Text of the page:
Date of Graduation
Master of Science in Behavioral Health (MSBH)
School of Nursing and Health Professions
Dr. Kathleen Raffel
Dr. Kelly L'Engle
The IMAGINE Project tackles the issue of stress reduction for a population that faces high stress levels due to environmental instability with co-morbidities of prior physical, cognitive, and social issues. Despite the need of stress reduction approaches in a population under these circumstances, external factors make it difficult to reduce the problem. Consequently, the lack of stress reduction skills can lead to the exacerbation of existing problems and the onset of many others. However, until basic needs such as housing and sustenance are met, stress reduction cannot be attempted effectively. Thus, the target population for this project focused on people who had their basic needs met, but retained high risk for recidivism and returning to homelessness.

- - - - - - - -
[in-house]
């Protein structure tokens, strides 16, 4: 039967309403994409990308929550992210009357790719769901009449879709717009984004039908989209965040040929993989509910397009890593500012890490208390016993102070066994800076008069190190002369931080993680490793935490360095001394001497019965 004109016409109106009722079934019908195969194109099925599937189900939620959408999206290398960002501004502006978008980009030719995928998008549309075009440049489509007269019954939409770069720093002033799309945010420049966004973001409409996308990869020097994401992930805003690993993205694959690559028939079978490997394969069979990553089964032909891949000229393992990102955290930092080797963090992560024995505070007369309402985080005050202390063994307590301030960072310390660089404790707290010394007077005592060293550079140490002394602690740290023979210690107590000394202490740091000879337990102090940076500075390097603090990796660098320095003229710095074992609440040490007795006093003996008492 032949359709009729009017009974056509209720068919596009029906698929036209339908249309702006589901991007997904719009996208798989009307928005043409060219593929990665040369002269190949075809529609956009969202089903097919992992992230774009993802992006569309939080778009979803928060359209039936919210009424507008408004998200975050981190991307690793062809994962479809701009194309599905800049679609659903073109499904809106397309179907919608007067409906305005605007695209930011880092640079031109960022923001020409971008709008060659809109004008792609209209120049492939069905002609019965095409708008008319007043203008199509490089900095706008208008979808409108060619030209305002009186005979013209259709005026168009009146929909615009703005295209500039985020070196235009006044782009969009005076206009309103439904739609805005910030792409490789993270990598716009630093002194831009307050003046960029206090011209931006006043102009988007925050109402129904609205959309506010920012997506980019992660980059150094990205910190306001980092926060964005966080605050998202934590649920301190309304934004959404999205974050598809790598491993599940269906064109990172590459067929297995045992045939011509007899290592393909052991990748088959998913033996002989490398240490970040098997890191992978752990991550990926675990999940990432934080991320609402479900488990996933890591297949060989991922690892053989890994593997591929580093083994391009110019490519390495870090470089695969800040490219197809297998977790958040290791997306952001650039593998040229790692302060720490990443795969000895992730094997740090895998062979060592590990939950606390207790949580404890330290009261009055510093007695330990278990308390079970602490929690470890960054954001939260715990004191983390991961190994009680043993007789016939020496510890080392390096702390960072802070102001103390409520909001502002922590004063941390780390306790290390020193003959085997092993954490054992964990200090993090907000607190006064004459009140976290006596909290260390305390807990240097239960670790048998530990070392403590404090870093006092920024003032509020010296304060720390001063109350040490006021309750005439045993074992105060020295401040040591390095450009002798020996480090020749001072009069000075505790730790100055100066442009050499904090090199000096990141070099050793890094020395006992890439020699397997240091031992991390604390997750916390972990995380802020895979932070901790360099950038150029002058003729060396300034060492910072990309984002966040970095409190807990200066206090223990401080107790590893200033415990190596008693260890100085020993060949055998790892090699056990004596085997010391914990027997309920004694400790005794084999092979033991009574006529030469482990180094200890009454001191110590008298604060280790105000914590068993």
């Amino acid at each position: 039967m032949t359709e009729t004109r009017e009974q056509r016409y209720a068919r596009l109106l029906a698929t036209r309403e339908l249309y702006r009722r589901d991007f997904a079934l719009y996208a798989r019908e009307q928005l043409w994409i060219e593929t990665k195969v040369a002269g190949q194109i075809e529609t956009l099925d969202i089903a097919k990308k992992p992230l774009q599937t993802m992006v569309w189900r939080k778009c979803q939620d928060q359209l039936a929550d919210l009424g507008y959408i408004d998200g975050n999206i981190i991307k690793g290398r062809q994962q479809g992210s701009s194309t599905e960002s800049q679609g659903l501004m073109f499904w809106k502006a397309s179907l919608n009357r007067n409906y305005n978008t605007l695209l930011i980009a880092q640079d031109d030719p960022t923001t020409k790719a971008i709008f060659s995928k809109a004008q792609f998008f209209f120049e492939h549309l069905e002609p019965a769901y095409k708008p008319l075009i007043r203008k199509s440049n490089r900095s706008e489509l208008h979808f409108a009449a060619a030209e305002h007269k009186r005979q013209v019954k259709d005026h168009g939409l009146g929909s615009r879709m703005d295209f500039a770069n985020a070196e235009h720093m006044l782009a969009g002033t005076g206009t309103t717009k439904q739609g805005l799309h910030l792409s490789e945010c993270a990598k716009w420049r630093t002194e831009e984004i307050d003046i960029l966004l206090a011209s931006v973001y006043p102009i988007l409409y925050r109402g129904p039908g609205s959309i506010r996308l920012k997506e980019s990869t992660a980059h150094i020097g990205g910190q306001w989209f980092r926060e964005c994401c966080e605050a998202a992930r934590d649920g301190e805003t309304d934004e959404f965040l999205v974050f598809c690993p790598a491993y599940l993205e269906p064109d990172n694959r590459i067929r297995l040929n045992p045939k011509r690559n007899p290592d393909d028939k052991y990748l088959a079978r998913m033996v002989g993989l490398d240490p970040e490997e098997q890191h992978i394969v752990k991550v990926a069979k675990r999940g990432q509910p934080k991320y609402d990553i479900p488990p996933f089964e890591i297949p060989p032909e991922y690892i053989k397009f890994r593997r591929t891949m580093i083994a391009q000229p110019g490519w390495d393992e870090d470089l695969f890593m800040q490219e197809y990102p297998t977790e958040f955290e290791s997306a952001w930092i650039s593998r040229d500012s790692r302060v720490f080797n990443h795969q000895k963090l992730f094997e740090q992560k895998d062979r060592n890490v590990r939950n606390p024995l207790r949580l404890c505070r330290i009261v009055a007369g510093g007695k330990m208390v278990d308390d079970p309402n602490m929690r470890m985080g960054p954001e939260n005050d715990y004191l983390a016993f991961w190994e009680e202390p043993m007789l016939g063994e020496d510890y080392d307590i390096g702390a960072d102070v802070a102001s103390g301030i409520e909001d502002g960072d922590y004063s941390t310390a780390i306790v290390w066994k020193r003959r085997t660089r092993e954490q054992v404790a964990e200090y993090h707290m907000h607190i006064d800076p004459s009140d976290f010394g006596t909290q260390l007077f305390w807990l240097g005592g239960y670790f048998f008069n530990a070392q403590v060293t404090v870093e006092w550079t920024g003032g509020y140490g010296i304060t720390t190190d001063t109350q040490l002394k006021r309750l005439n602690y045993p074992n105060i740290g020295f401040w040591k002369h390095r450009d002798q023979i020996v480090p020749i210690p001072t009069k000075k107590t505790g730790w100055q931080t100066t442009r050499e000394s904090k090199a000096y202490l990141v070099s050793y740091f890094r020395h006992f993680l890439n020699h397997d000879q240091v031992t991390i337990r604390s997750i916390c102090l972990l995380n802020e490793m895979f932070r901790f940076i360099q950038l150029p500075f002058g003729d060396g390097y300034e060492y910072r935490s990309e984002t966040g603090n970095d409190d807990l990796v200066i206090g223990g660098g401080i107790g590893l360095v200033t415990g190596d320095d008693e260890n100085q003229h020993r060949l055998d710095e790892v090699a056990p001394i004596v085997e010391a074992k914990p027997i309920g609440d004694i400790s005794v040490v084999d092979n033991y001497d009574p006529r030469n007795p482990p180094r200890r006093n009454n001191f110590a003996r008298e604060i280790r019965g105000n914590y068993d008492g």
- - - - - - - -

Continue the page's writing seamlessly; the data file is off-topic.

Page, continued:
Research demonstrates that the following interventions can be effective in helping people reduce and manage stress: chronic disease self-management techniques, mindfulness based stress reduction, solution-focused brief therapy, and mindfulness-based art therapy. However, these programs utilize methods that are costly and require long periods of intervention, which is not ideal for a population that has a history of homelessness, high mobility, and high attrition rates from traditional programs. The IMAGINE Project was designed based on primary and secondary research that integrated parts of multiple stress management interventions into a single approach that could provide low-barrier, accessible mindfulness strategies by engaging the population in mindfulness art activities. A pilot implementation was conducted to create the best class design that could ensure the target population gains valuable stress reducing insights through the cathartic medium of art. A detailed instructors manual was also developed to promote program sustainability.
Defiesta, Janelle, "The IMAGINE Project: Inspiring Vulnerable Adults Through Art and Mindfulness" (2017). Master's Projects and Capstones. 610.